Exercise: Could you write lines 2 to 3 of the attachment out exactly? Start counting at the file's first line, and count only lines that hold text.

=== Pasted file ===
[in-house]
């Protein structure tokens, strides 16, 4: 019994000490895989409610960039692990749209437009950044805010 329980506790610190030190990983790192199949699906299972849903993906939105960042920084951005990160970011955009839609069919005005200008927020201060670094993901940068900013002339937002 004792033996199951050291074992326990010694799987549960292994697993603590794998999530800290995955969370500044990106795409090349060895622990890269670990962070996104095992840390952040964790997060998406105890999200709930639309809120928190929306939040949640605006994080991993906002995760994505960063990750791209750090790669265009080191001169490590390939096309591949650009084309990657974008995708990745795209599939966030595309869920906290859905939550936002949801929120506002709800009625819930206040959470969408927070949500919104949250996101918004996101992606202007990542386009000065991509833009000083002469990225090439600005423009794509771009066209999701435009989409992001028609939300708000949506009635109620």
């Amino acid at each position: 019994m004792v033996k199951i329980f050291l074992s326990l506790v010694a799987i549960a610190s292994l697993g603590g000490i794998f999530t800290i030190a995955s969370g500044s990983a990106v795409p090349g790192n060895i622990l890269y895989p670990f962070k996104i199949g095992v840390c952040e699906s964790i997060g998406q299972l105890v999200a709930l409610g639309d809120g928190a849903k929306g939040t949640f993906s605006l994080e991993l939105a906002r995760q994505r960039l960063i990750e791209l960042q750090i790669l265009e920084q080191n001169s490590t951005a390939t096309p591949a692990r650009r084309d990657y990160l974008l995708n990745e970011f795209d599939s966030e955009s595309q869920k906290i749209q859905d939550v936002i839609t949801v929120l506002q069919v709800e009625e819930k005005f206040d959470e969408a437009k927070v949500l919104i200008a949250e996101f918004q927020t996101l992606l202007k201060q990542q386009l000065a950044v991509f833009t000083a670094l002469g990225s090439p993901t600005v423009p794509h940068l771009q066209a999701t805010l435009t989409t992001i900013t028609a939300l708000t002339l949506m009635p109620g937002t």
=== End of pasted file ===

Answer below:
């Protein structure tokens, strides 16, 4: 019994000490895989409610960039692990749209437009950044805010 329980506790610190030190990983790192199949699906299972849903993906939105960042920084951005990160970011955009839609069919005005200008927020201060670094993901940068900013002339937002 004792033996199951050291074992326990010694799987549960292994697993603590794998999530800290995955969370500044990106795409090349060895622990890269670990962070996104095992840390952040964790997060998406105890999200709930639309809120928190929306939040949640605006994080991993906002995760994505960063990750791209750090790669265009080191001169490590390939096309591949650009084309990657974008995708990745795209599939966030595309869920906290859905939550936002949801929120506002709800009625819930206040959470969408927070949500919104949250996101918004996101992606202007990542386009000065991509833009000083002469990225090439600005423009794509771009066209999701435009989409992001028609939300708000949506009635109620």
């Amino acid at each position: 019994m004792v033996k199951i329980f050291l074992s326990l506790v010694a799987i549960a610190s292994l697993g603590g000490i794998f999530t800290i030190a995955s969370g500044s990983a990106v795409p090349g790192n060895i622990l890269y895989p670990f962070k996104i199949g095992v840390c952040e699906s964790i997060g998406q299972l105890v999200a709930l409610g639309d809120g928190a849903k929306g939040t949640f993906s605006l994080e991993l939105a906002r995760q994505r960039l960063i990750e791209l960042q750090i790669l265009e920084q080191n001169s490590t951005a390939t096309p591949a692990r650009r084309d990657y990160l974008l995708n990745e970011f795209d599939s966030e955009s595309q869920k906290i749209q859905d939550v936002i839609t949801v929120l506002q069919v709800e009625e819930k005005f206040d959470e969408a437009k927070v949500l919104i200008a949250e996101f918004q927020t996101l992606l202007k201060q990542q386009l000065a950044v991509f833009t000083a670094l002469g990225s090439p993901t600005v423009p794509h940068l771009q066209a999701t805010l435009t989409t992001i900013t028609a939300l708000t002339l949506m009635p109620g937002t």